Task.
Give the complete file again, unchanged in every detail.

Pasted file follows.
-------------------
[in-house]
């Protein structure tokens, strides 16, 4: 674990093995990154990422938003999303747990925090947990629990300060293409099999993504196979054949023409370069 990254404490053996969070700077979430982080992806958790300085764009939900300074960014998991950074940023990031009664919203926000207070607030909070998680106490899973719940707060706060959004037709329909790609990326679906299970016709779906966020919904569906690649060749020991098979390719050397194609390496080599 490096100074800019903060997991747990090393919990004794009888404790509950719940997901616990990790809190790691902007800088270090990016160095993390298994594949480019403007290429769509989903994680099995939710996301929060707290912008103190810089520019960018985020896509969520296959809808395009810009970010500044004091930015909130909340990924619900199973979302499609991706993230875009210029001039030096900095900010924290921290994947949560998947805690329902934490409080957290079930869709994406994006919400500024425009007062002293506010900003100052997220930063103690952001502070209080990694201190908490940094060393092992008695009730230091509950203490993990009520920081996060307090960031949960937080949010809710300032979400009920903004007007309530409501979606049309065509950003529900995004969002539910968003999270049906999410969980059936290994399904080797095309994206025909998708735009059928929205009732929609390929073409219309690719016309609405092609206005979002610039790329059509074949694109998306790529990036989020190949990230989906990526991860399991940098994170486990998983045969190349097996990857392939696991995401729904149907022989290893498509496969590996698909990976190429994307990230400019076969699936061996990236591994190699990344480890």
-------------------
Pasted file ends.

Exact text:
[in-house]
């Protein structure tokens, strides 16, 4: 674990093995990154990422938003999303747990925090947990629990300060293409099999993504196979054949023409370069 990254404490053996969070700077979430982080992806958790300085764009939900300074960014998991950074940023990031009664919203926000207070607030909070998680106490899973719940707060706060959004037709329909790609990326679906299970016709779906966020919904569906690649060749020991098979390719050397194609390496080599 490096100074800019903060997991747990090393919990004794009888404790509950719940997901616990990790809190790691902007800088270090990016160095993390298994594949480019403007290429769509989903994680099995939710996301929060707290912008103190810089520019960018985020896509969520296959809808395009810009970010500044004091930015909130909340990924619900199973979302499609991706993230875009210029001039030096900095900010924290921290994947949560998947805690329902934490409080957290079930869709994406994006919400500024425009007062002293506010900003100052997220930063103690952001502070209080990694201190908490940094060393092992008695009730230091509950203490993990009520920081996060307090960031949960937080949010809710300032979400009920903004007007309530409501979606049309065509950003529900995004969002539910968003999270049906999410969980059936290994399904080797095309994206025909998708735009059928929205009732929609390929073409219309690719016309609405092609206005979002610039790329059509074949694109998306790529990036989020190949990230989906990526991860399991940098994170486990998983045969190349097996990857392939696991995401729904149907022989290893498509496969590996698909990976190429994307990230400019076969699936061996990236591994190699990344480890």